Religious discrimination okayed by hospital seeking merger

City commissioners in Tarpon Springs, Fla., voted earlier this week to allow hiring to be based on religion at Helen Ellis Hospital, according to the St. Petersburg Times. The vote, which was 5-0, brings the hospital one step closer to finalizing its merger with Adventist Health System, which is associated with the Seventh-day Adventist Church.

"I'm looking at this as an opportunity, a great opportunity for our hospital to survive," said Commissioner Susan Slattery.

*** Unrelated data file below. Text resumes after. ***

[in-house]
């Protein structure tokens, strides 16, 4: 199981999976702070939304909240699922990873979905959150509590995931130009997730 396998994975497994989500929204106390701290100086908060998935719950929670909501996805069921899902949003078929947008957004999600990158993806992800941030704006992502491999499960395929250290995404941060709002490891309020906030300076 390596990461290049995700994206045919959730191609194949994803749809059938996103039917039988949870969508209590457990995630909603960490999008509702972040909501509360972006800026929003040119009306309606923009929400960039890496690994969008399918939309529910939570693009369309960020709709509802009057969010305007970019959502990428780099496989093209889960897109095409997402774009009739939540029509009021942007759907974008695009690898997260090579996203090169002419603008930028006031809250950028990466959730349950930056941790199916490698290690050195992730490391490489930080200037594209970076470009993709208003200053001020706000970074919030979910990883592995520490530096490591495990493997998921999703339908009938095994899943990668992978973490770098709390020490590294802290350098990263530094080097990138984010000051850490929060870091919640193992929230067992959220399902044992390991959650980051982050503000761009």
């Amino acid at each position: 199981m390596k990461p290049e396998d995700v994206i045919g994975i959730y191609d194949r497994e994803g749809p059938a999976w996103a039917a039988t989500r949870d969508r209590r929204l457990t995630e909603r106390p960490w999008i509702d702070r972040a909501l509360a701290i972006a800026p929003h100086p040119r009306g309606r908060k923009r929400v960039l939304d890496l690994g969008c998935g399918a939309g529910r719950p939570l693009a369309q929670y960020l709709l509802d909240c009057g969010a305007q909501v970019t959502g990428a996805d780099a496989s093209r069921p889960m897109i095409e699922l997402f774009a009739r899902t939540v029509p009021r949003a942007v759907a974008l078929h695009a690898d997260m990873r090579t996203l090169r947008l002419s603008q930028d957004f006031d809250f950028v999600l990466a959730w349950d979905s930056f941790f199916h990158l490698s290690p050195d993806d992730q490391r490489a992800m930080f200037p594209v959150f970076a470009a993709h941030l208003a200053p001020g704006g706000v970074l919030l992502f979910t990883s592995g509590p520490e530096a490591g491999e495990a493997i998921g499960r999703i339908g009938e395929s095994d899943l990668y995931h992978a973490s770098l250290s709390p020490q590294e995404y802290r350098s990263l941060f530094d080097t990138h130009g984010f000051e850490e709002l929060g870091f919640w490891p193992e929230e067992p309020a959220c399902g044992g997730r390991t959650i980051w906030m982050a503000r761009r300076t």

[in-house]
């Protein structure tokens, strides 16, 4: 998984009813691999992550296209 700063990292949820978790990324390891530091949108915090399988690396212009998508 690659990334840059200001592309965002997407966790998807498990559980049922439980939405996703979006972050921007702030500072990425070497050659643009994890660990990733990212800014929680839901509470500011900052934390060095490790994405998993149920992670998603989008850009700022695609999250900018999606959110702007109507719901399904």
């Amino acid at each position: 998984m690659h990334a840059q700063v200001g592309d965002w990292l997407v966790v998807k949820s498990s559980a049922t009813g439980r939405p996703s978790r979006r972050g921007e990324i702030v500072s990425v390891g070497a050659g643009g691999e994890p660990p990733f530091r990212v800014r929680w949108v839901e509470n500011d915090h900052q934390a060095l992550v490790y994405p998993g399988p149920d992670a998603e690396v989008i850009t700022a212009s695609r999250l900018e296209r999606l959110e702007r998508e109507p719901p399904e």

In addition to removing the clause barring religious discrimination, AHS will introduce other Seventh-day Adventist policies, including no work for non-emergency workers and no major medical procedures conducted from sundown Friday to sundown Saturday, and no pork or shell fish on the cafeteria menu, the Times reports.

"Not having shellfish and pork in the cafeteria has nothing to do with the care of patients," said Christine Stewart, AHS communications director.

According to Stewart, religious affiliation with the Seventh-day Adventist Church is not required for employment or patient care.

Yet even without the clause, state and federal laws protect potential employees against discrimination of any kind, John Hubbard, a Tarpon Springs city attorney, told the Times.

For more:
- read the St. Petersburg Times article